up2date. Das Onlinemagazin der Universtiät Bremen

“The Arctic Is Fascinating”

The academic mid-level sector in focus: Dr. Matthias Buschmann from the Institute of Environmental Physics (IUP)

Working as a climate researcher and above all, being able to take a look at the Arctic is what has always fascinated Dr. Matthias Buschmann. He made his dream come true at the University of Bremen. For the past nine years, the graduate physicist has been working for the Institute of Environmental Physics. Now he is creating his own early-career researcher group. Up2date. introduces the scientist.

“The Arctic is fascinating, simply amazing!” says Matthias Buschmann. After the graduate physicist had spent a year abroad at the University of Tromsø in Norway as part of his degree at the University of Marburg, he was transfixed: Especially the Arctic had cast a spell on him. “Initially, my areas of focus were surface and solid-state physics. But environmental physics and climate geography had always interested me.”

Job Advertisement at the University of Bremen

Young scientists who are particularly interested in a certain field obviously look for points of contact. At a German Physical Society annual conference, Buschmann listened to many presentations from the field of environmental physics. It was there that he first became aware of the climate researchers at the University of Bremen and the Alfred Wegener Institute, Helmholtz Centre for Polar and Marine Research (AWI) in Bremerhaven. Shortly afterwards, he found a job advertisement for a PhD role at the University of Bremen, which centered on Fourier transform infrared (FTIR) spectroscopy. “I was already aware of spectroscopic methods,” grins the 36-year-old today. “One of the things we measure with it in Bremen is CO2 and methane in the atmosphere.”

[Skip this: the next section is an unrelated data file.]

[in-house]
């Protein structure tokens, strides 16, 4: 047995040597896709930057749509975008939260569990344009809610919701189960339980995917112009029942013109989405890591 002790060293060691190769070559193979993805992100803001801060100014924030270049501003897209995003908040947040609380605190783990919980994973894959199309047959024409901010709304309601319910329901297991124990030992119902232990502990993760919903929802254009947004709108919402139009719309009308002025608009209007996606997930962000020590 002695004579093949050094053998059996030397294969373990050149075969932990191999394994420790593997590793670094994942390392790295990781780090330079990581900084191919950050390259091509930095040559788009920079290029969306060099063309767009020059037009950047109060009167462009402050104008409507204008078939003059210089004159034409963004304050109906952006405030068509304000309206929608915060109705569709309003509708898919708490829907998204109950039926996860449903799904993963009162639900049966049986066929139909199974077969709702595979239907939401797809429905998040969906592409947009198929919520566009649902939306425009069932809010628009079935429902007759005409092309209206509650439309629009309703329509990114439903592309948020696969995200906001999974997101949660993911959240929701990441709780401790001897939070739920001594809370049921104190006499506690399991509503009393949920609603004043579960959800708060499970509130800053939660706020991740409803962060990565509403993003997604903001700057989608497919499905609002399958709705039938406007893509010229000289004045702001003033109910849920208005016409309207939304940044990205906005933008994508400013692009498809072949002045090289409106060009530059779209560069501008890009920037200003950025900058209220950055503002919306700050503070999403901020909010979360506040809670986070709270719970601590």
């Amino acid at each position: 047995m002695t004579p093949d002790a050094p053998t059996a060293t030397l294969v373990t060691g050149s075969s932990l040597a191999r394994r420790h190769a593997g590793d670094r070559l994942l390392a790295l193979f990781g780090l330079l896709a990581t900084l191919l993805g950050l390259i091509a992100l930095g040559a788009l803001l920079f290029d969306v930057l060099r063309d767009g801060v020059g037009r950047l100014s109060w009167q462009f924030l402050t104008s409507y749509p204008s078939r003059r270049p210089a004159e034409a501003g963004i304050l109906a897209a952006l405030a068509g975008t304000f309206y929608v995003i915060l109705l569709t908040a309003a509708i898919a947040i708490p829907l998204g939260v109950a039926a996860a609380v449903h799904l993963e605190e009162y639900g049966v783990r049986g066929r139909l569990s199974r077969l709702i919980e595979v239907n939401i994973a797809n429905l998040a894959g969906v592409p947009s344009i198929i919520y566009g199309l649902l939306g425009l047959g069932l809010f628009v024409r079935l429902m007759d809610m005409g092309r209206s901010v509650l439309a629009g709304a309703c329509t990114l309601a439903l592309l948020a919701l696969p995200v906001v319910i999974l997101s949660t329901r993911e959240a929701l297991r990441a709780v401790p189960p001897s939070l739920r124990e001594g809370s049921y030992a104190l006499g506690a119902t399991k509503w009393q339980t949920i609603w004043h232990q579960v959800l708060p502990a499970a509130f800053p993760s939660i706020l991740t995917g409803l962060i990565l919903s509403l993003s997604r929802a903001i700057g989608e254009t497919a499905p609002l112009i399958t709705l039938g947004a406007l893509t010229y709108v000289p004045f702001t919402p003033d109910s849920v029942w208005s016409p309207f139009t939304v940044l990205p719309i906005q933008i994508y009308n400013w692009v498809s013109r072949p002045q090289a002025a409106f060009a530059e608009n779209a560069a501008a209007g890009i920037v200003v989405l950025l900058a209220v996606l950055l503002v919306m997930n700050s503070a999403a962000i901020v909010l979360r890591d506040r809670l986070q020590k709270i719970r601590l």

He liked Justus Notholt’s working group, where he has been working since completing his PhD in Bremen. “And it goes without saying that the Institute of Environmental Physics and its approach are great.” In October 2011, he began his PhD. In terms of content it focused on investigating the composition of climate-relevant gases in the atmosphere. “The icing on the cake was that I was able to measure the carbon dioxide and methane concentration in Spitsbergen in the polar night. Normally, this is done with the help of direct sunlight – I did it with moonlight in the polar night.”

An impressive panorama: The research stay in Spitsbergen was one of the highlights of Matthias Buschmann’s scientific career to date.
© Matthias Buschmann / Universität Bremen

Rather Quiet in Spitsbergen

With success: His experimental doctoral thesis received the grade “summa cum laude” – the best possible grade. He still raves about his time at the scientific location Ny-Ålesund in Spitsbergen. Climate researchers from around the whole world meet there in the polar sea. “In the summer it is really full. In winter there are only a few researchers there,” he explains. “It was not only dark during my time there but also rather quiet.”

“It was not only dark in Spitsbergen but also rather quiet.”

As is often the case with early-career researchers, Matthias Buschmann spent the past years working on various projects that were financed by the EU, the German Research Foundation (DFG), and other third-party sponsors. And of course, he also partakes in teaching: “We have little and large teaching sessions,” he tells us. “Doctoral students often take the little teaching sessions and thus lead small exercise groups.”